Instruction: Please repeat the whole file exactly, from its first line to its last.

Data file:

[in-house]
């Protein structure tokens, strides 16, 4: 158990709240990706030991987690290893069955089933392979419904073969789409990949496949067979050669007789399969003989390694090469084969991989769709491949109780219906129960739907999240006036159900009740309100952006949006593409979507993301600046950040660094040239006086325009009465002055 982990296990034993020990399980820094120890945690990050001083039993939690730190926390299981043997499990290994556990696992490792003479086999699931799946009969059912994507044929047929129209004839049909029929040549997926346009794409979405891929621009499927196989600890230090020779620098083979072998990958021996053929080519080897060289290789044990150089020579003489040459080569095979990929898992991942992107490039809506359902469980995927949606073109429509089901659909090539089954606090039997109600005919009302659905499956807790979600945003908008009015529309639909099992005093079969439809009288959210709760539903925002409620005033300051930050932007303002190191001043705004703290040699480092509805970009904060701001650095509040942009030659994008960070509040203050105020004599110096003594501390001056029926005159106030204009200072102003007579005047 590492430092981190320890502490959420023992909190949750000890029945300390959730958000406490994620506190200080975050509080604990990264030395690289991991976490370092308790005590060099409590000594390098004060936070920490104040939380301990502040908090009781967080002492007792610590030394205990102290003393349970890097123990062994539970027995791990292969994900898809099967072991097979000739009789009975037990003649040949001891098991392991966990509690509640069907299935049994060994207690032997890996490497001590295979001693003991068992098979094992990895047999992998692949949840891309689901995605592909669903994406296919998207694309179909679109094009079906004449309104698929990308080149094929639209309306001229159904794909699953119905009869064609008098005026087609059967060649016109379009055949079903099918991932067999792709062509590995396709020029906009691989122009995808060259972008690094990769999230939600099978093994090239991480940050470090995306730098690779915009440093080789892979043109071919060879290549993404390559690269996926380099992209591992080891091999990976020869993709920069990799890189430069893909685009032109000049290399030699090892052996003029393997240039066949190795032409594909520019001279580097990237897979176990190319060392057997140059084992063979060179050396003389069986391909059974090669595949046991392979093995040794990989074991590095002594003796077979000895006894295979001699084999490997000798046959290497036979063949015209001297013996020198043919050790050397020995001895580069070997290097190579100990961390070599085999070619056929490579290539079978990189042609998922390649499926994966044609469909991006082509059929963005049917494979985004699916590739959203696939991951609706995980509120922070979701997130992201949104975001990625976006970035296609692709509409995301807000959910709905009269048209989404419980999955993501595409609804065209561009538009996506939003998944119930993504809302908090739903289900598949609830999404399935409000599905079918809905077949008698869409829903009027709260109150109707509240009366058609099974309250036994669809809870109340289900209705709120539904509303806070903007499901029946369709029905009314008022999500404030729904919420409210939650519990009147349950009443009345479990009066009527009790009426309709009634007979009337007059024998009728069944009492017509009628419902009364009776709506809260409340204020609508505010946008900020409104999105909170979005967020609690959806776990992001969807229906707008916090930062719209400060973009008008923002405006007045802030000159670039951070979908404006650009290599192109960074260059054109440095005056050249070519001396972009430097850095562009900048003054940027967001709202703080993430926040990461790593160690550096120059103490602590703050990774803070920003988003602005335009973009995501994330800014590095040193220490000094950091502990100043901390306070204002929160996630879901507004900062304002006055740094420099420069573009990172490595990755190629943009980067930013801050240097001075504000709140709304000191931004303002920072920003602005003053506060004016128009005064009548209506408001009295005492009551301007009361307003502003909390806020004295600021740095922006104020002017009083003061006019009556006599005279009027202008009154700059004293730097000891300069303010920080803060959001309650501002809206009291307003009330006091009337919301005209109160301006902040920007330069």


[in-house]
């Protein structure tokens, strides 16, 4: 158990709240990706030991987690290893069955089933392979419904073969789409990949496949067979050669007789399969003989390694090469084969991989769709491949109780219906129960739907999240006036159900009740309100952006949006593409979507993301600046950040660094040239006086325009009465002055 982990296990034993020990399980820094120890945690990050001083039993939690730190926390299981043997499990290994556990696992490792003479086999699931799946009969059912994507044929047929129209004839049909029929040549997926346009794409979405891929621009499927196989600890230090020779620098083979072998990958021996053929080519080897060289290789044990150089020579003489040459080569095979990929898992991942992107490039809506359902469980995927949606073109429509089901659909090539089954606090039997109600005919009302659905499956807790979600945003908008009015529309639909099992005093079969439809009288959210709760539903925002409620005033300051930050932007303002190191001043705004703290040699480092509805970009904060701001650095509040942009030659994008960070509040203050105020004599110096003594501390001056029926005159106030204009200072102003007579005047 590492430092981190320890502490959420023992909190949750000890029945300390959730958000406490994620506190200080975050509080604990990264030395690289991991976490370092308790005590060099409590000594390098004060936070920490104040939380301990502040908090009781967080002492007792610590030394205990102290003393349970890097123990062994539970027995791990292969994900898809099967072991097979000739009789009975037990003649040949001891098991392991966990509690509640069907299935049994060994207690032997890996490497001590295979001693003991068992098979094992990895047999992998692949949840891309689901995605592909669903994406296919998207694309179909679109094009079906004449309104698929990308080149094929639209309306001229159904794909699953119905009869064609008098005026087609059967060649016109379009055949079903099918991932067999792709062509590995396709020029906009691989122009995808060259972008690094990769999230939600099978093994090239991480940050470090995306730098690779915009440093080789892979043109071919060879290549993404390559690269996926380099992209591992080891091999990976020869993709920069990799890189430069893909685009032109000049290399030699090892052996003029393997240039066949190795032409594909520019001279580097990237897979176990190319060392057997140059084992063979060179050396003389069986391909059974090669595949046991392979093995040794990989074991590095002594003796077979000895006894295979001699084999490997000798046959290497036979063949015209001297013996020198043919050790050397020995001895580069070997290097190579100990961390070599085999070619056929490579290539079978990189042609998922390649499926994966044609469909991006082509059929963005049917494979985004699916590739959203696939991951609706995980509120922070979701997130992201949104975001990625976006970035296609692709509409995301807000959910709905009269048209989404419980999955993501595409609804065209561009538009996506939003998944119930993504809302908090739903289900598949609830999404399935409000599905079918809905077949008698869409829903009027709260109150109707509240009366058609099974309250036994669809809870109340289900209705709120539904509303806070903007499901029946369709029905009314008022999500404030729904919420409210939650519990009147349950009443009345479990009066009527009790009426309709009634007979009337007059024998009728069944009492017509009628419902009364009776709506809260409340204020609508505010946008900020409104999105909170979005967020609690959806776990992001969807229906707008916090930062719209400060973009008008923002405006007045802030000159670039951070979908404006650009290599192109960074260059054109440095005056050249070519001396972009430097850095562009900048003054940027967001709202703080993430926040990461790593160690550096120059103490602590703050990774803070920003988003602005335009973009995501994330800014590095040193220490000094950091502990100043901390306070204002929160996630879901507004900062304002006055740094420099420069573009990172490595990755190629943009980067930013801050240097001075504000709140709304000191931004303002920072920003602005003053506060004016128009005064009548209506408001009295005492009551301007009361307003502003909390806020004295600021740095922006104020002017009083003061006019009556006599005279009027202008009154700059004293730097000891300069303010920080803060959001309650501002809206009291307003009330006091009337919301005209109160301006902040920007330069």